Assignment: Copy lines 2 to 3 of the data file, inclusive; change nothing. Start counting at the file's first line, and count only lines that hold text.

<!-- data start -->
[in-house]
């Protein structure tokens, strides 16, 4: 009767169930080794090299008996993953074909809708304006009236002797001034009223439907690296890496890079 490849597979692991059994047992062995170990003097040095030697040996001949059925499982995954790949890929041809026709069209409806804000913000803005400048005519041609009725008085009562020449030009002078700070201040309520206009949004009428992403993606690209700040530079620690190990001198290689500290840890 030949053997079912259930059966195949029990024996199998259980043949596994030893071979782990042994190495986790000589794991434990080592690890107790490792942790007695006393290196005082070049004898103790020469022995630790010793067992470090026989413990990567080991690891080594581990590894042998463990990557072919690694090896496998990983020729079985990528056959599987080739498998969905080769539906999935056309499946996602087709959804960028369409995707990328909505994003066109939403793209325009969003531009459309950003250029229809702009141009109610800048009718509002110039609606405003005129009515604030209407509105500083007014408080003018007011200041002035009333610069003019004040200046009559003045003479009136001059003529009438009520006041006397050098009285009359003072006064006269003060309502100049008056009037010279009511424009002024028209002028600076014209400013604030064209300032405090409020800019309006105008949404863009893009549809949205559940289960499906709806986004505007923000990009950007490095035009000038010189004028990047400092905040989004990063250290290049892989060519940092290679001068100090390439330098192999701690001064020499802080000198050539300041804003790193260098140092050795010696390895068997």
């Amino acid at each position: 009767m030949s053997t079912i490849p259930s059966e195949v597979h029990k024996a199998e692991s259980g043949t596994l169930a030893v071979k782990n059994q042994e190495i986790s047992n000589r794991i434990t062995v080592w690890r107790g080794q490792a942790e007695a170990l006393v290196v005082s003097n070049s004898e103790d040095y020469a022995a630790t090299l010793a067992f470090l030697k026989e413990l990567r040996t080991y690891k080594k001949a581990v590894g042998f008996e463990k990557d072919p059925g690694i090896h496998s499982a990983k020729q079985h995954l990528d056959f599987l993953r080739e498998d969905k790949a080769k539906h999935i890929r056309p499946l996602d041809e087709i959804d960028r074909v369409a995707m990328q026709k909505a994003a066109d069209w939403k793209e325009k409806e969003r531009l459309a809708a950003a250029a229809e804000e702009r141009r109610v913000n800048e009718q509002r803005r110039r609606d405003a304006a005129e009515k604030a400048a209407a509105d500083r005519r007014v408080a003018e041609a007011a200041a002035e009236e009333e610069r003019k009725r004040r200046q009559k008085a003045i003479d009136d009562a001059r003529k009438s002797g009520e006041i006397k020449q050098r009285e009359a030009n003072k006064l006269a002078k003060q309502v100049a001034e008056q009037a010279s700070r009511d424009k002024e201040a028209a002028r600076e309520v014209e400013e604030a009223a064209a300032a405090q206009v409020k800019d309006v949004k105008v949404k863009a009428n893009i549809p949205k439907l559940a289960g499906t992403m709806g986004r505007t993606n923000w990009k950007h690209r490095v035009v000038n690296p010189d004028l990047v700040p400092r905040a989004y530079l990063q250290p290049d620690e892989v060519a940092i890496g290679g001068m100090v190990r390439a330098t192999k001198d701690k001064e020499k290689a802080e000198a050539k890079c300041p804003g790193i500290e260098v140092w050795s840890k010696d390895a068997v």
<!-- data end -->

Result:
């Protein structure tokens, strides 16, 4: 009767169930080794090299008996993953074909809708304006009236002797001034009223439907690296890496890079 490849597979692991059994047992062995170990003097040095030697040996001949059925499982995954790949890929041809026709069209409806804000913000803005400048005519041609009725008085009562020449030009002078700070201040309520206009949004009428992403993606690209700040530079620690190990001198290689500290840890 030949053997079912259930059966195949029990024996199998259980043949596994030893071979782990042994190495986790000589794991434990080592690890107790490792942790007695006393290196005082070049004898103790020469022995630790010793067992470090026989413990990567080991690891080594581990590894042998463990990557072919690694090896496998990983020729079985990528056959599987080739498998969905080769539906999935056309499946996602087709959804960028369409995707990328909505994003066109939403793209325009969003531009459309950003250029229809702009141009109610800048009718509002110039609606405003005129009515604030209407509105500083007014408080003018007011200041002035009333610069003019004040200046009559003045003479009136001059003529009438009520006041006397050098009285009359003072006064006269003060309502100049008056009037010279009511424009002024028209002028600076014209400013604030064209300032405090409020800019309006105008949404863009893009549809949205559940289960499906709806986004505007923000990009950007490095035009000038010189004028990047400092905040989004990063250290290049892989060519940092290679001068100090390439330098192999701690001064020499802080000198050539300041804003790193260098140092050795010696390895068997």
């Amino acid at each position: 009767m030949s053997t079912i490849p259930s059966e195949v597979h029990k024996a199998e692991s259980g043949t596994l169930a030893v071979k782990n059994q042994e190495i986790s047992n000589r794991i434990t062995v080592w690890r107790g080794q490792a942790e007695a170990l006393v290196v005082s003097n070049s004898e103790d040095y020469a022995a630790t090299l010793a067992f470090l030697k026989e413990l990567r040996t080991y690891k080594k001949a581990v590894g042998f008996e463990k990557d072919p059925g690694i090896h496998s499982a990983k020729q079985h995954l990528d056959f599987l993953r080739e498998d969905k790949a080769k539906h999935i890929r056309p499946l996602d041809e087709i959804d960028r074909v369409a995707m990328q026709k909505a994003a066109d069209w939403k793209e325009k409806e969003r531009l459309a809708a950003a250029a229809e804000e702009r141009r109610v913000n800048e009718q509002r803005r110039r609606d405003a304006a005129e009515k604030a400048a209407a509105d500083r005519r007014v408080a003018e041609a007011a200041a002035e009236e009333e610069r003019k009725r004040r200046q009559k008085a003045i003479d009136d009562a001059r003529k009438s002797g009520e006041i006397k020449q050098r009285e009359a030009n003072k006064l006269a002078k003060q309502v100049a001034e008056q009037a010279s700070r009511d424009k002024e201040a028209a002028r600076e309520v014209e400013e604030a009223a064209a300032a405090q206009v409020k800019d309006v949004k105008v949404k863009a009428n893009i549809p949205k439907l559940a289960g499906t992403m709806g986004r505007t993606n923000w990009k950007h690209r490095v035009v000038n690296p010189d004028l990047v700040p400092r905040a989004y530079l990063q250290p290049d620690e892989v060519a940092i890496g290679g001068m100090v190990r390439a330098t192999k001198d701690k001064e020499k290689a802080e000198a050539k890079c300041p804003g790193i500290e260098v140092w050795s840890k010696d390895a068997v």